Impact of intramammary infections with non-aureus staphylococci on udder health and milk production in dairy heifers

Non-aureus staphylococci (NAS) have become the most prevalent cause of intramammary infections (IMI) in dairy cows in most parts of the world. The current body of literature on IMI caused by NAS has reported debatable and contradictory conclusions on their relevance for udder health and milk production. The aims of this thesis were to precisely estimate the impact of NAS IMI on somatic cell count (SCC) and milk yield (MY) at the quarter-level.

A longitudinal study was conducted on 3 dairy herds equipped with an automatic milking system. This allowed us to precisely measure MY at the quarter-level. Milk samples of each quarter were collected within 1-4 days in milk (DIM) followed by another 9 consecutive samplings at 14-day intervals until 130 DIM. Also, SCC from all quarter milk samples was measured.

In the first 4 DIM, 21% of the quarters were infected with NAS. These quarters had a higher SCC during the first 4 months of lactation compared with noninfected quarters. During the first 130 DIM, MY was not different between these NAS-infected and noninfected quarters. Also, the milk prolactin concentration did not differ.

Based on culturing results at 1-4 DIM and 15-18 DIM, the spontaneous cure rate was 70% of quarters being NAS-infected at 1-4 DIM. Staphylococcus chromogenes was the most prevalent species. Quarters infected with S. chromogenes had a higher SCC during later lactation, whereas there was no difference between quarters infected with the group of other NAS species and noninfected quarters. Persistent IMI and new IMI at the second sampling day resulted in a higher qSCC during the first 4 months of lactation, but transient IMI had no effect on later SCC. However, none of the different types of infections with NAS was associated with qMY in the first 4 months of lactation.

The IMI status was also determined for each of the 10 sampling days. A total of 304 NAS isolates belonging to 17 different species were cultured from 116 quarters of 64 out of the 82 heifers. This indicated that the prevalence of NAS IMI is high during the first 4 months of lactation. The most prevalent species was S. chromogenes (52% of the isolates). 45% of IMI caused by S. chromogenes persisted with an average duration of 110 days compared with 9.8% of IMI caused by other NAS species with an average duration of 70 days. Quarters that were persistently infected with NAS had the highest SCC, whereas the impact on udder health was smaller if an IMI was only present at 1 sampling point (i.e., a transient infection). Analysis of the associations between quarter infection status and qMY during the first 130 DIM did not reveal a positive or negative relation between transient or persistent NAS infections and MY.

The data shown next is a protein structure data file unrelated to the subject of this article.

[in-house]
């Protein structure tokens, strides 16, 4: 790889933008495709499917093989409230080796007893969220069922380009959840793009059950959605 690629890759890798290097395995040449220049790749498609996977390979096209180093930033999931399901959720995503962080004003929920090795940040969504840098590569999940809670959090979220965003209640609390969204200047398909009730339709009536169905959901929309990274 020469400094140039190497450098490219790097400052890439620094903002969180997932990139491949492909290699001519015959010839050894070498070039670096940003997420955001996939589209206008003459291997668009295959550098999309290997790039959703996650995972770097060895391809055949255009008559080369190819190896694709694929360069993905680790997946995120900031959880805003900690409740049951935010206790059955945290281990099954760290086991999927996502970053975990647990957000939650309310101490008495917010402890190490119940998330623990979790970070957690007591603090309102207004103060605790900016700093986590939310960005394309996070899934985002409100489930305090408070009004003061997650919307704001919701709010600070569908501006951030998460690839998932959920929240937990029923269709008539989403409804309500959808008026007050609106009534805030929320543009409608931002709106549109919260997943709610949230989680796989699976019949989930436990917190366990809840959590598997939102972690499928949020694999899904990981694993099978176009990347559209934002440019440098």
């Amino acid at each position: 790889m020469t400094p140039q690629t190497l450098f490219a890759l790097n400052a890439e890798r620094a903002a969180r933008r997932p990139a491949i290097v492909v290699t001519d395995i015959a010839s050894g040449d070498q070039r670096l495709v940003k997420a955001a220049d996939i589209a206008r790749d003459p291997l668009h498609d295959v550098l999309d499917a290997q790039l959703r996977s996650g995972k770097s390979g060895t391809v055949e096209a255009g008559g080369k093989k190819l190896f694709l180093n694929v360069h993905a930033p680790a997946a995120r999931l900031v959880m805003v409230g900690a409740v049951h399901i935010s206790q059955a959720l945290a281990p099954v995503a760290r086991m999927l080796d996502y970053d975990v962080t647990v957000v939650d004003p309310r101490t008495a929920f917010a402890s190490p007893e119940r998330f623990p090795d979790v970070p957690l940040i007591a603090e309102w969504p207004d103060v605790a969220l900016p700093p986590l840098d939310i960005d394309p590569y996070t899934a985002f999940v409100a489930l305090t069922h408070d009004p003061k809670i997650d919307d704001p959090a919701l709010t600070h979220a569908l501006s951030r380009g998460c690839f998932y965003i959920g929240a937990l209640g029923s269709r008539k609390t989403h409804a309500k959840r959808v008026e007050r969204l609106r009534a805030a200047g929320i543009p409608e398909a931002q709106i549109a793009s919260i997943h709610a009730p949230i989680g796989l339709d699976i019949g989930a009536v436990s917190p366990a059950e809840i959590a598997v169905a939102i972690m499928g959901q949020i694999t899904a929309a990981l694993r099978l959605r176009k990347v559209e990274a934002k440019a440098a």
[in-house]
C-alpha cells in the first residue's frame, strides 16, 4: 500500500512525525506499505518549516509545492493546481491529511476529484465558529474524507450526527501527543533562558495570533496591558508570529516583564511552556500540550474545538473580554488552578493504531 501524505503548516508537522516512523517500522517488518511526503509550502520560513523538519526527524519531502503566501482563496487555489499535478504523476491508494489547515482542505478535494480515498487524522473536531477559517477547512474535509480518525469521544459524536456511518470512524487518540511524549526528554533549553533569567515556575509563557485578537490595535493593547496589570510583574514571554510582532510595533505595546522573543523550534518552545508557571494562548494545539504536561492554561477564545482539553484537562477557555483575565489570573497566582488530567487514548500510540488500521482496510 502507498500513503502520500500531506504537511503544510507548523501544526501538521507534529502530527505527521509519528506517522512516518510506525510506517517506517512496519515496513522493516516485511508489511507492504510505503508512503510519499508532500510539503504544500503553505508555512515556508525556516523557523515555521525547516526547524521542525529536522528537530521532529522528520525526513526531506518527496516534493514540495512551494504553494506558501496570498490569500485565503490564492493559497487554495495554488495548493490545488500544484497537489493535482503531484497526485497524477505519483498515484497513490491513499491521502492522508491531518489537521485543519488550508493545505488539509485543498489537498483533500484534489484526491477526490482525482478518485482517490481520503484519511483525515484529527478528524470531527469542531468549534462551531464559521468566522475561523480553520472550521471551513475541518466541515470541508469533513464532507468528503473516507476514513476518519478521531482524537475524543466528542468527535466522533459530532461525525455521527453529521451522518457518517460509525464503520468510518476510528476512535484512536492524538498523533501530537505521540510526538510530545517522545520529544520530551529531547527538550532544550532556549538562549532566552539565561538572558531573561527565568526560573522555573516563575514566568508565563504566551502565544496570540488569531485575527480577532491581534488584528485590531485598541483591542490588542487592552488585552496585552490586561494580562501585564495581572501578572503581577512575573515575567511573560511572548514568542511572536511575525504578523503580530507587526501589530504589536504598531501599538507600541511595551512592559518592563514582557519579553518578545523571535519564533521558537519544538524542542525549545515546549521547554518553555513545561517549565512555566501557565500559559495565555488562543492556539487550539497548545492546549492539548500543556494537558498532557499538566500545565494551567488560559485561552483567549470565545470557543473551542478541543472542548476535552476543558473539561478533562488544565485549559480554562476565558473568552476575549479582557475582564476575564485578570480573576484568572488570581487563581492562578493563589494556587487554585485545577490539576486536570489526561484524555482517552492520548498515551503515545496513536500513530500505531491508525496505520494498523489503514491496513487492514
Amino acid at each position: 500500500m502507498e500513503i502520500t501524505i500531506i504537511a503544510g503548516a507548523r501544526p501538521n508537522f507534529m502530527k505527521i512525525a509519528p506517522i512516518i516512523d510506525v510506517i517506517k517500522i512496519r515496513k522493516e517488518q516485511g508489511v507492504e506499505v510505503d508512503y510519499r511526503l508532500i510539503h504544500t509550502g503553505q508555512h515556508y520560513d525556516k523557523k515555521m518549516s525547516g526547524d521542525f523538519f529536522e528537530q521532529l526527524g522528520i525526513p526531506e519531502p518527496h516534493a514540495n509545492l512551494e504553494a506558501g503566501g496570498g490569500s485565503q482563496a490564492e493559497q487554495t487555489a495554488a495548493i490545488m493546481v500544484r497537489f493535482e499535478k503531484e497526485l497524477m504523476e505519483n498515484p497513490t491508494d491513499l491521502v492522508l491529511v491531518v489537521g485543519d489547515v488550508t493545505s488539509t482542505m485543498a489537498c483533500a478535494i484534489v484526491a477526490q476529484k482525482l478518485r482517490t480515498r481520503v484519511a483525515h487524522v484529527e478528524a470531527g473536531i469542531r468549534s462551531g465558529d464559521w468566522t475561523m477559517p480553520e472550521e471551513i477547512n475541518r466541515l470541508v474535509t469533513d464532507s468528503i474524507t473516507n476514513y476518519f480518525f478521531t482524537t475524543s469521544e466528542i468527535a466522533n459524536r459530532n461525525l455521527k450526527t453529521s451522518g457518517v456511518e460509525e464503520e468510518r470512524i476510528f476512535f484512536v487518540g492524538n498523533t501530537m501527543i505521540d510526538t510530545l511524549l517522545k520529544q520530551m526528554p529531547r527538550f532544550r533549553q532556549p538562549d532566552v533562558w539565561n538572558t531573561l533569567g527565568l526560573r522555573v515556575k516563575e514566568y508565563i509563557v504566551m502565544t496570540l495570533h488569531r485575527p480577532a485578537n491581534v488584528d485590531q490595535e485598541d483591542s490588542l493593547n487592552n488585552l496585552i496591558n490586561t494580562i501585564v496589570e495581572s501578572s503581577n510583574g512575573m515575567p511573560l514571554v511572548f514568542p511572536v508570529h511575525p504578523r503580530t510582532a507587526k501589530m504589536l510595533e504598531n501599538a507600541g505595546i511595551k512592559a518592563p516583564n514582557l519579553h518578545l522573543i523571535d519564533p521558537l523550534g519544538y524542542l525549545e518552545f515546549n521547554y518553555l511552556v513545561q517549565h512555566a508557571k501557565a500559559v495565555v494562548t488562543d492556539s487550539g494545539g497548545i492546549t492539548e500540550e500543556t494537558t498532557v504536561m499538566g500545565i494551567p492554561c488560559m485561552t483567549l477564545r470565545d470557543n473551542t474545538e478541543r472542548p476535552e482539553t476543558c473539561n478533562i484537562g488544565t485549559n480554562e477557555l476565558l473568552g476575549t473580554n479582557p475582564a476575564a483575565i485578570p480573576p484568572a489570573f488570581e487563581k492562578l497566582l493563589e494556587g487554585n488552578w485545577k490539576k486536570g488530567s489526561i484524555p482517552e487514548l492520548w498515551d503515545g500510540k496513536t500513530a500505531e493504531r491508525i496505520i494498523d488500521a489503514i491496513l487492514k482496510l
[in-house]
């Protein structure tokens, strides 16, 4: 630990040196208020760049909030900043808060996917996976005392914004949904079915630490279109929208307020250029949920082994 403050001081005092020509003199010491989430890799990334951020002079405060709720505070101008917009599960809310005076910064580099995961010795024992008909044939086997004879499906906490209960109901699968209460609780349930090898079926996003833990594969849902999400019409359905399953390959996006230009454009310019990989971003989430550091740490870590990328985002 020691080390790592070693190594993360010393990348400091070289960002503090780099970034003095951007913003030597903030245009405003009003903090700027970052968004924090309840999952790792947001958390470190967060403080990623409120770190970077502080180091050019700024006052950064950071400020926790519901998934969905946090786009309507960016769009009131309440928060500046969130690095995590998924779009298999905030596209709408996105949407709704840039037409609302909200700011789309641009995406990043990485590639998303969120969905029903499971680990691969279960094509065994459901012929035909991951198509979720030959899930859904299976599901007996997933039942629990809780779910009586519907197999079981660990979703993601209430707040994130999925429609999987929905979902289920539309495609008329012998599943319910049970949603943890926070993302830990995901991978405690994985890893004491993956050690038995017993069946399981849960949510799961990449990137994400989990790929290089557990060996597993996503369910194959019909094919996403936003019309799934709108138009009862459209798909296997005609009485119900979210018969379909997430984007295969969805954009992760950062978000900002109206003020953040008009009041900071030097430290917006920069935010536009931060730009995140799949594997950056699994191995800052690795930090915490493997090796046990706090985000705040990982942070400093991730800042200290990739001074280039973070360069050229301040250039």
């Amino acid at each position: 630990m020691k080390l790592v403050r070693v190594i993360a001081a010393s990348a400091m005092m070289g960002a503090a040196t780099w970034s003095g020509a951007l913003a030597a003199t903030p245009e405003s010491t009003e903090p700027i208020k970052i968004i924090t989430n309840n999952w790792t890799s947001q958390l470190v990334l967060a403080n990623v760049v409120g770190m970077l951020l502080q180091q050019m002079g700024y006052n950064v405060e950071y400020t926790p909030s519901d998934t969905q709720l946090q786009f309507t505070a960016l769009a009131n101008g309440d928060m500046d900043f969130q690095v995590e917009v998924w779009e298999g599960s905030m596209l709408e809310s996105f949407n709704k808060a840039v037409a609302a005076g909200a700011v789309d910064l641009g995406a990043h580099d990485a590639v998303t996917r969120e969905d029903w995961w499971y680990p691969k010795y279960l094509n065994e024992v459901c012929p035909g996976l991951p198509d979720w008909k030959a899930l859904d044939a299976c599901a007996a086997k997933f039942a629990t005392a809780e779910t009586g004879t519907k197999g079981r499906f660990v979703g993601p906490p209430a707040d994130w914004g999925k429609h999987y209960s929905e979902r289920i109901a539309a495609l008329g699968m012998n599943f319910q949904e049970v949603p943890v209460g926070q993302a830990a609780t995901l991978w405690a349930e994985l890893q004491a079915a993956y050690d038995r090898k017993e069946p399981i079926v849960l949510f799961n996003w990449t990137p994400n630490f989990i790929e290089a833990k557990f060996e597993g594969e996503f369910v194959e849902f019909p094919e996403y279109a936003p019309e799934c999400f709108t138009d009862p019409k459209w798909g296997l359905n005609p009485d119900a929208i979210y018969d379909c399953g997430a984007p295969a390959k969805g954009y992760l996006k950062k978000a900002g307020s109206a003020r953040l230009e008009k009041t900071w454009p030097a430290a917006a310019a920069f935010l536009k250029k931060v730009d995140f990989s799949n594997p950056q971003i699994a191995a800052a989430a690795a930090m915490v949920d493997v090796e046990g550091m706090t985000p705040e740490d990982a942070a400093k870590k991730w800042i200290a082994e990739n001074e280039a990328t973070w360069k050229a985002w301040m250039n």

In general, the status of NAS as minor pathogens, resulting in a moderately elevated SCC without a negative impact on MY, was substantiated in early-lactation dairy heifers.

Dr. Dimitri Valckenier graduated as a veterinarian in 2011 from Ghent University, Belgium. After completing a one-year internship training at the European College of Veterinary Public Health, he started working as an academic assistant at the Faculty of Veterinary Medicine at the same university. Here he also started his doctoral research on the impact of intramammary infections with NAS on udder health and milk production in dairy heifers. Furthermore, he was engaged in the clinic of reproduction and obstetrics, the ambulatory clinic, and doing herd health visits on multiple dairy farms. From 2015 to early 2017 Dimitri also worked as a veterinary advisor at the Dutch-speaking Regional Council of the Board of Veterinarians. Since January 2017, he is active as Project & Concept Manager at (MEX™).

Text and picture: Dimitri Valckenier

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